Growing up in Nanaimo BC in the 1960s, Trudy Lionel competed in “Reach for the Top,” a nationally televised academic quiz competition for high school students. Fast forward five decades, and Trudy – who passed away in April – would endow a high school scholarship to give other budding chemists a chance to reach for the top.
The Lionel Scholarships – administered by the CIC Chemical Education Fund – are for students in financial need entering a program in chemistry, biochemistry or chemical engineering in Canada. Her drive to make a positive difference in others’ lives started early, says her sister.
“Quietly, on her own, Trudy began sponsoring a foster child overseas as soon as she started earning money as a graduate student,” recalls Michelle.
Trudy was not only a lifelong champion of humanitarian and social welfare causes, she was also a gifted scholar who skipped two grades. “She was my personal reference source in all things: When in doubt, ask a chemist,” says Michelle.
Trudy earned her B.Sc. at the University of Puget Sound in Tacoma, WA, and her Ph.D. in chemistry from Vanderbilt University. She did a postdoctoral position performing electron spin resonance analysis on a variety of organic compounds at the National Research Council of Canada, and another at Lawrence Berkeley Laboratories, measuring the toxic emissions of kerosene heaters.
Her career took her to the San Francisco Bay area where she worked at Hewlett Packard developing a controlled process for the electrochemical manufacturing of printed circuit boards. She also worked at Genentech, with responsibility for managing the supplies and quality of all control material for its pharmaceutical products, and managed product stability for Bayer Pharmaceuticals.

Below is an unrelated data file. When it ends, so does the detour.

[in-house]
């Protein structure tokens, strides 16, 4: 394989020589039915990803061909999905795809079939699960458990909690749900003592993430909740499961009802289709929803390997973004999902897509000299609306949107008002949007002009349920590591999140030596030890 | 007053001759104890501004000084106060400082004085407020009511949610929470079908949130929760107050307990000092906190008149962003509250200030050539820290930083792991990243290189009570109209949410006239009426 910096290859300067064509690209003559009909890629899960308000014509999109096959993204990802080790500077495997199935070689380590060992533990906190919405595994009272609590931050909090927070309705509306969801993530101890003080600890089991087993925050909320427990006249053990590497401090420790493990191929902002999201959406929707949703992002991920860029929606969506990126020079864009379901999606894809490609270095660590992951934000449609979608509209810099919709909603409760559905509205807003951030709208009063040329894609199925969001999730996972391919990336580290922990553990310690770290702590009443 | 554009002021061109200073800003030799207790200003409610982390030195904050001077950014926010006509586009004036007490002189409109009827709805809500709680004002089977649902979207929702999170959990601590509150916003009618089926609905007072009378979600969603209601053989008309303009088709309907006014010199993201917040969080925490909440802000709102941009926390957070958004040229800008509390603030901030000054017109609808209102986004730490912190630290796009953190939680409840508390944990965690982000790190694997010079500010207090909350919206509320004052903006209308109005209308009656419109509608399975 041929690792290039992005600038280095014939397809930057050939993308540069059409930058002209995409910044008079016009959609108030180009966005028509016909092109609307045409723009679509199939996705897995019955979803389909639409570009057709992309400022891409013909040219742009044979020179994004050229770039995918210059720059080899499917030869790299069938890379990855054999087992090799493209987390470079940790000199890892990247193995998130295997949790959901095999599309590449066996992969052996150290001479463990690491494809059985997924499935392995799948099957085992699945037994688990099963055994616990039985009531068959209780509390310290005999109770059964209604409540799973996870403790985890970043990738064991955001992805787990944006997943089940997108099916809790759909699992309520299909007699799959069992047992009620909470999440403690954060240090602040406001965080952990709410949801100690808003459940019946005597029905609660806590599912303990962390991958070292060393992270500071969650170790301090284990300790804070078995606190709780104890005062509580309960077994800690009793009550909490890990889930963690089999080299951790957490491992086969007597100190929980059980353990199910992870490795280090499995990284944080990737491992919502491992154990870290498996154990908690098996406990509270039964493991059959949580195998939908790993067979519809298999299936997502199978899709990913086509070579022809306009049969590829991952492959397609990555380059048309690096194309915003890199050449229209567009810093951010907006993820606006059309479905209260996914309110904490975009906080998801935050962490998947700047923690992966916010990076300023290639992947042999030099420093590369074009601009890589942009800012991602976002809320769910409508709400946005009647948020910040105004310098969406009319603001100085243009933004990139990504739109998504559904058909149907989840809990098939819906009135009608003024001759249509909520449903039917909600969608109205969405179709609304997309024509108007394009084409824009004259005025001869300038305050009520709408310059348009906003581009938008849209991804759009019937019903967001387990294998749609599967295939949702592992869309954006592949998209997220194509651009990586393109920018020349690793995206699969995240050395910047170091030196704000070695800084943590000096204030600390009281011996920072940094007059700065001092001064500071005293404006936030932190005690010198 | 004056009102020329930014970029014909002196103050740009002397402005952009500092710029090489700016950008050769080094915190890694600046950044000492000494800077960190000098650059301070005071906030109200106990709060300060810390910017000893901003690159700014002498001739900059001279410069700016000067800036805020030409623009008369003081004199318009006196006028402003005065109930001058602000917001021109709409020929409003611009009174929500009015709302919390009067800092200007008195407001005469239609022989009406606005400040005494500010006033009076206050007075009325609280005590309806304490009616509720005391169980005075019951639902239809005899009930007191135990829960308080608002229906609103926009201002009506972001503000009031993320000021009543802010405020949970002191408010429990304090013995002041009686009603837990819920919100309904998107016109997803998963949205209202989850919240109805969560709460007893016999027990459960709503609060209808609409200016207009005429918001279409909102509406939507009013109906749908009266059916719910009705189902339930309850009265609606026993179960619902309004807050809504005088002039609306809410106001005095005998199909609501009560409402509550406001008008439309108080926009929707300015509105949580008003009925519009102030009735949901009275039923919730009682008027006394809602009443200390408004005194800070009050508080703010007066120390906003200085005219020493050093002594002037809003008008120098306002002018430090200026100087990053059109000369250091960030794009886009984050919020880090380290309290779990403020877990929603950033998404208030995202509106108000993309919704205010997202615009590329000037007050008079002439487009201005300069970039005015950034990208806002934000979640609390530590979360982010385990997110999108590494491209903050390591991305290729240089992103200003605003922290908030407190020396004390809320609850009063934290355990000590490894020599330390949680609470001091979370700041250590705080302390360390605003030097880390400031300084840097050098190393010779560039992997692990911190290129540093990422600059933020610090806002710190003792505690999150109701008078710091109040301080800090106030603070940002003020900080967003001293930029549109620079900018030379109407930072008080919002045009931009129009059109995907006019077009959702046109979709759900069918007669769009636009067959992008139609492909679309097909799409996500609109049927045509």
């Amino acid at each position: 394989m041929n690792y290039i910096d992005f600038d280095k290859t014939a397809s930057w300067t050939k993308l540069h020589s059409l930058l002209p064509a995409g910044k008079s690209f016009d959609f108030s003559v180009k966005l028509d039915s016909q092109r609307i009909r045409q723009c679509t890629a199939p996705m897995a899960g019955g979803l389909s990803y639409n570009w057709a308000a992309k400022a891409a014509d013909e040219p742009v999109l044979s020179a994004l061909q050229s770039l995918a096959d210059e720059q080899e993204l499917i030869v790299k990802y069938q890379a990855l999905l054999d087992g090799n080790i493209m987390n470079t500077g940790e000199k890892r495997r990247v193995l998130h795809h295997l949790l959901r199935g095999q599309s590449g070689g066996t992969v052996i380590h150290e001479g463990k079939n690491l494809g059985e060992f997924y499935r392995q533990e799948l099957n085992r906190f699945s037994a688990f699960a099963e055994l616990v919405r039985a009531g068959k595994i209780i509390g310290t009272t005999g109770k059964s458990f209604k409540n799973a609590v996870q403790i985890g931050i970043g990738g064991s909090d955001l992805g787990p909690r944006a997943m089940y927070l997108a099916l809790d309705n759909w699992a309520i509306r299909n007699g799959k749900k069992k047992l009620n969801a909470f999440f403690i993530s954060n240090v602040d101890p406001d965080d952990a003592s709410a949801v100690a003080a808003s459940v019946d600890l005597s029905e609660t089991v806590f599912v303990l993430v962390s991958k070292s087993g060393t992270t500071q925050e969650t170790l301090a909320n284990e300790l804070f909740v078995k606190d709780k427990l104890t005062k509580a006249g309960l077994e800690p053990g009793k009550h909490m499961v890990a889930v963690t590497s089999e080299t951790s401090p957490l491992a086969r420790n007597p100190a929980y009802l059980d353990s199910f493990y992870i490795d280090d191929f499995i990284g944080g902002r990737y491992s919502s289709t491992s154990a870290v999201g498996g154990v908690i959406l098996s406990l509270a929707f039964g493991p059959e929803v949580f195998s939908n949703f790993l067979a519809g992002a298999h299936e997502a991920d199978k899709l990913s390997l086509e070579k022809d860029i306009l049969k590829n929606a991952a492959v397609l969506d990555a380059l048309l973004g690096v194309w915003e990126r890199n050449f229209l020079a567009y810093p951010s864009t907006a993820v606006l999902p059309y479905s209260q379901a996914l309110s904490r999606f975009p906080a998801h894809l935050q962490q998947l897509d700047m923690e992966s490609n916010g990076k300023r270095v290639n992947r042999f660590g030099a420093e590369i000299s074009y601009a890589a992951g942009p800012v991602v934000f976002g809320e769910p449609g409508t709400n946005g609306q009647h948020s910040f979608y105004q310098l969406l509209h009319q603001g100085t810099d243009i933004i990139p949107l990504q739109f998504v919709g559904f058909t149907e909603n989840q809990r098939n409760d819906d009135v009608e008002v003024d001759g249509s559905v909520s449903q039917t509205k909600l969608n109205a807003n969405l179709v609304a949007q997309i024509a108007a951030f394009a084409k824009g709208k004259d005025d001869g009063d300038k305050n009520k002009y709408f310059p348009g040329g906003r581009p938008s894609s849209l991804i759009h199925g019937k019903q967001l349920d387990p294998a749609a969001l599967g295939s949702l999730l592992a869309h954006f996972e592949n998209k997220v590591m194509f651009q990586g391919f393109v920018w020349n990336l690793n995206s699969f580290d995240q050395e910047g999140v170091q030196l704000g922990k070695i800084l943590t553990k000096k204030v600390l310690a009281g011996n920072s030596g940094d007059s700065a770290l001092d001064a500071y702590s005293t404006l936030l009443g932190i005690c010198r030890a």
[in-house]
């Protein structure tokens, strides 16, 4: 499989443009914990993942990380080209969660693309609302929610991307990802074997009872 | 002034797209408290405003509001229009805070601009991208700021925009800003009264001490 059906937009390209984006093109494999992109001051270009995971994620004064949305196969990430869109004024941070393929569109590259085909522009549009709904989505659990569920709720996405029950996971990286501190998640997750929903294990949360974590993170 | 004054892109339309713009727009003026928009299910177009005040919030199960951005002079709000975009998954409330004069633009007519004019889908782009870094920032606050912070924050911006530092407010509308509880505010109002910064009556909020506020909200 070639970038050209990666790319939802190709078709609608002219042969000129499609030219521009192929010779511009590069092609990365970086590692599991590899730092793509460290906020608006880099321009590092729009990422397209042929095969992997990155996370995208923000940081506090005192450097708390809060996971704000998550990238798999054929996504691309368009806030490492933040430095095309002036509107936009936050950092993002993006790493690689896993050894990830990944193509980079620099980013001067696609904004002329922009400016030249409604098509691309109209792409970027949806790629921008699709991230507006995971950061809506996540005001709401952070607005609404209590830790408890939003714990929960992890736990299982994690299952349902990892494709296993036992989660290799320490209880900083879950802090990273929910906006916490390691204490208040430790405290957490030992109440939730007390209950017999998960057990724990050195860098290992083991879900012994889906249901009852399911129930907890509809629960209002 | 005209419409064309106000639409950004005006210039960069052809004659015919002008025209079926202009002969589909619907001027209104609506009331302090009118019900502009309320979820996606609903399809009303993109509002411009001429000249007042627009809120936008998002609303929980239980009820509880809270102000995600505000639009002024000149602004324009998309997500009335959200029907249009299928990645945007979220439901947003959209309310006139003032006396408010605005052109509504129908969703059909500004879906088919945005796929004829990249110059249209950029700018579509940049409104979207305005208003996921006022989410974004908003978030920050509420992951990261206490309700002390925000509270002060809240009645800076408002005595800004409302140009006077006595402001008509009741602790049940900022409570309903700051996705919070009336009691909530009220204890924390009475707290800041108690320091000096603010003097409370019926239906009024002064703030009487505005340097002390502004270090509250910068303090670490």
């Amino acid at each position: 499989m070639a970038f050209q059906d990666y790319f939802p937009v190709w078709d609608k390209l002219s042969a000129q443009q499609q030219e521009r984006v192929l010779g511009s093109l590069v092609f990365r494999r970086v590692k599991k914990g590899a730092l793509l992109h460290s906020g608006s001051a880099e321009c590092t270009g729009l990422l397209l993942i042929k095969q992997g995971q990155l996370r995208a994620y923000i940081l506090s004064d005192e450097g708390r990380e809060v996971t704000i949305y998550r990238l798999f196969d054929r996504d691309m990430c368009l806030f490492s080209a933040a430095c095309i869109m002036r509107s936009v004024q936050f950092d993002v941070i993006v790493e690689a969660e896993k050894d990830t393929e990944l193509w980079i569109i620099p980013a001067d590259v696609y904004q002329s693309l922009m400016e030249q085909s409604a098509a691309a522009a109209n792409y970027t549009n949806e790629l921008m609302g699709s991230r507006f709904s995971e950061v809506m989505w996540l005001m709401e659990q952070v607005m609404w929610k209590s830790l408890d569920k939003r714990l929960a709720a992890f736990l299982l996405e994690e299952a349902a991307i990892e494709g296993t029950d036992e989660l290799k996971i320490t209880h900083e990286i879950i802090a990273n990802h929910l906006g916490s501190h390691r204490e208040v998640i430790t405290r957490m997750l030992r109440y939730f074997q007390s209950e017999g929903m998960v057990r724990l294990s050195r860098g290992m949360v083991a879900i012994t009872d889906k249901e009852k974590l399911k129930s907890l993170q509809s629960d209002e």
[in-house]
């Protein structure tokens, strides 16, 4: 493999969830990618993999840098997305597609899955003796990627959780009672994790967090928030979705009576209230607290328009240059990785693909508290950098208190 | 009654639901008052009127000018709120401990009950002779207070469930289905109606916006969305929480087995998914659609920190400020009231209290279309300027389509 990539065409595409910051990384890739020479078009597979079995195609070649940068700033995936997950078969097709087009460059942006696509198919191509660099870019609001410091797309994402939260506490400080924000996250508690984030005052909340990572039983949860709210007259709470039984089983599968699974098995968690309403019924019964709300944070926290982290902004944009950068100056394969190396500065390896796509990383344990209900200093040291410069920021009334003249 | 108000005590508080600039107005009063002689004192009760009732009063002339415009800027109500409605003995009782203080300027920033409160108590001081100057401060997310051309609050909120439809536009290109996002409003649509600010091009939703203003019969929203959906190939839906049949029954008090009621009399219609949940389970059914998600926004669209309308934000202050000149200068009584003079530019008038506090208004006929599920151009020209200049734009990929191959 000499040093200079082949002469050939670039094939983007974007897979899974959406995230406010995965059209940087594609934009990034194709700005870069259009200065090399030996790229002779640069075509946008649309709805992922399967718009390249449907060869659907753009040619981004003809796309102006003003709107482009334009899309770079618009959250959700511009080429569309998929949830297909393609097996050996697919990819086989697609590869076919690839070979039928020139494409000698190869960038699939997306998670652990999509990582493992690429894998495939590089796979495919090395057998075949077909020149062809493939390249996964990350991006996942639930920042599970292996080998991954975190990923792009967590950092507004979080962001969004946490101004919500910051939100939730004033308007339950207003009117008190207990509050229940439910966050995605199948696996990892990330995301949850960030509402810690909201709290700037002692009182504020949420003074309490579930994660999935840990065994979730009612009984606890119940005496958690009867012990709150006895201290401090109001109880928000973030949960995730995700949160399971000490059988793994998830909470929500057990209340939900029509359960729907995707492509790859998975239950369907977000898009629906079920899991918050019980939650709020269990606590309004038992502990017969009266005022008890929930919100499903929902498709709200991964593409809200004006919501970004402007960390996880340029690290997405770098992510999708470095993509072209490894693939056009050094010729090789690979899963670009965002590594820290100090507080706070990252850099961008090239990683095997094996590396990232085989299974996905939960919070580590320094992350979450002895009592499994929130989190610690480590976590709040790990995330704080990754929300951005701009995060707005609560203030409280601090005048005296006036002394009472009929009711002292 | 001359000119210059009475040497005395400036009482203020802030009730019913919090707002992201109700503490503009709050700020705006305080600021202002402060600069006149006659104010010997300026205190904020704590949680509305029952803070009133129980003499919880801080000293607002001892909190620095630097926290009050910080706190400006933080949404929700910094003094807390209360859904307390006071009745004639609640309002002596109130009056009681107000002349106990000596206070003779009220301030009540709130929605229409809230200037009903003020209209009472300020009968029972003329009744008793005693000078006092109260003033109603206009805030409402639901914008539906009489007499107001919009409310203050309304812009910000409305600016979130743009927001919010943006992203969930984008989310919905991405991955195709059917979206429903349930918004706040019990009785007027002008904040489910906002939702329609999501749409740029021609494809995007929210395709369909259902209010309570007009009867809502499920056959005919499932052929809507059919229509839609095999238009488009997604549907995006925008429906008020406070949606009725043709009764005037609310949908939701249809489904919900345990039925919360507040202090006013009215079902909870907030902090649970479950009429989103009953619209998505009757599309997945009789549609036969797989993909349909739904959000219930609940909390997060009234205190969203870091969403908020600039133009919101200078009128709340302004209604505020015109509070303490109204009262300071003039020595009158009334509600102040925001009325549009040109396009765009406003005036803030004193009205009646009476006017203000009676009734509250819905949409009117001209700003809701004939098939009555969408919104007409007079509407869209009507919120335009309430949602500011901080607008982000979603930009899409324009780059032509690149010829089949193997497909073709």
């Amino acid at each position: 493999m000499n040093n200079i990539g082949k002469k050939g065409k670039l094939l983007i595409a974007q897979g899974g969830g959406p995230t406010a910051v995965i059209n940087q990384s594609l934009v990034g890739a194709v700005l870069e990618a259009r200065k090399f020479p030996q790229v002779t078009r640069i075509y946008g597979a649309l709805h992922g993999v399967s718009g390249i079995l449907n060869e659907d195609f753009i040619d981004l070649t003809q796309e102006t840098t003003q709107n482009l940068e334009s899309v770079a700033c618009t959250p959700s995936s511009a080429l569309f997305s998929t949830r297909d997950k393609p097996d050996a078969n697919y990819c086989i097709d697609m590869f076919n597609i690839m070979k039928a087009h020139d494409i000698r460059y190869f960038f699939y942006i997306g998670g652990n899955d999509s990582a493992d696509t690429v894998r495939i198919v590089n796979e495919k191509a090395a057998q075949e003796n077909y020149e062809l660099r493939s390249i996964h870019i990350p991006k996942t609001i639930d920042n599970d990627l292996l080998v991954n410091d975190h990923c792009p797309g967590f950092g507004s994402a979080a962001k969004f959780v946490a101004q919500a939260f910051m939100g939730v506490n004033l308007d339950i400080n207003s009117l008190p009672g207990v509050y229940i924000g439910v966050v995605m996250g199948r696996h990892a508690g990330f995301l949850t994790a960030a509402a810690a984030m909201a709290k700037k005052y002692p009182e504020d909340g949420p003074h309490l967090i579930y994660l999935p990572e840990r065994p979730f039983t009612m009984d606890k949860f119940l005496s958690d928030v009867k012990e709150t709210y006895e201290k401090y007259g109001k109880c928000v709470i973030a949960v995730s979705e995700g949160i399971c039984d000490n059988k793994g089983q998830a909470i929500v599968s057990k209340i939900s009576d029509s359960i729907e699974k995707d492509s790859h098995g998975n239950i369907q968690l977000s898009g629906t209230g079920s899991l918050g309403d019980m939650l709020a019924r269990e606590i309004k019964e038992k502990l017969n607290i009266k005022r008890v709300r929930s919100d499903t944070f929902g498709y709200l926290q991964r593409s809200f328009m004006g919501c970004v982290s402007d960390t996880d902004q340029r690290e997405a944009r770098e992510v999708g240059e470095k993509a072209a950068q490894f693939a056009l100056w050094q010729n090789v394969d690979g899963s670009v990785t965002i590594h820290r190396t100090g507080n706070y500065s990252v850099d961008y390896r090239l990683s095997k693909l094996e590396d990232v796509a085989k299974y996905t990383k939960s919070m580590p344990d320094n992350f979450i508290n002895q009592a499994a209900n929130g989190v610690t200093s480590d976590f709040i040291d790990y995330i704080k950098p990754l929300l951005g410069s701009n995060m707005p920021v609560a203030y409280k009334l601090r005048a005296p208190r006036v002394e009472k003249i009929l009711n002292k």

Trudy took nine years off from paid work to be her children’s primary caregiver, a task that her husband Stephen Gerard says she excelled at. “As passionate as Trudy was about her career, she took her responsibility of raising our young children full time very seriously,” says Stephen. Juliana and Benjamin understood from an early age the importance of social justice and the gift of a curious mind.
Benjamin has fond memories of accompanying his mom once a week at the crack of dawn to cook and serve breakfast at a homeless shelter near their home in San Francisco. While he was initially drawn to the food, he says, he soon discovered that he enjoyed talking to the men in the shelter.
“As a 10-year-old, I saw and talked to many homeless men that were so nice and so friendly and had jobs and made jokes and seemed very approachable to me,” says Benjamin.
Trudy also raised her children to be inquisitive. Benjamin remembers coming home from trumpet lessons annoyed that his teacher was unable to answer his questions about why the instrument had to be played in a particular way – questions his teacher dismissed, telling him it was just the way it was done.
When he complained to his mother, she did something unexpected: “She encouraged me to continue asking questions,” he says. While it meant cycling through two or three trumpet teachers until he found one who shared his curiosity, it was worth the lesson his mother taught him.
“She had this strong sense of scientific inquisitive thinking that was definitely instilled in me at a young age,” he says.
Pointing to her many achievements – career, child-rearing, loving spouse, and friend – Stephen says his wife had “a strong commitment and determination for high achievement.”
“She battled cancer for three years with the same courage and determination that empowered her to generously donate gifts to others in need of assistance,” he says. “May her memory and legacy be a blessing to all who knew her.”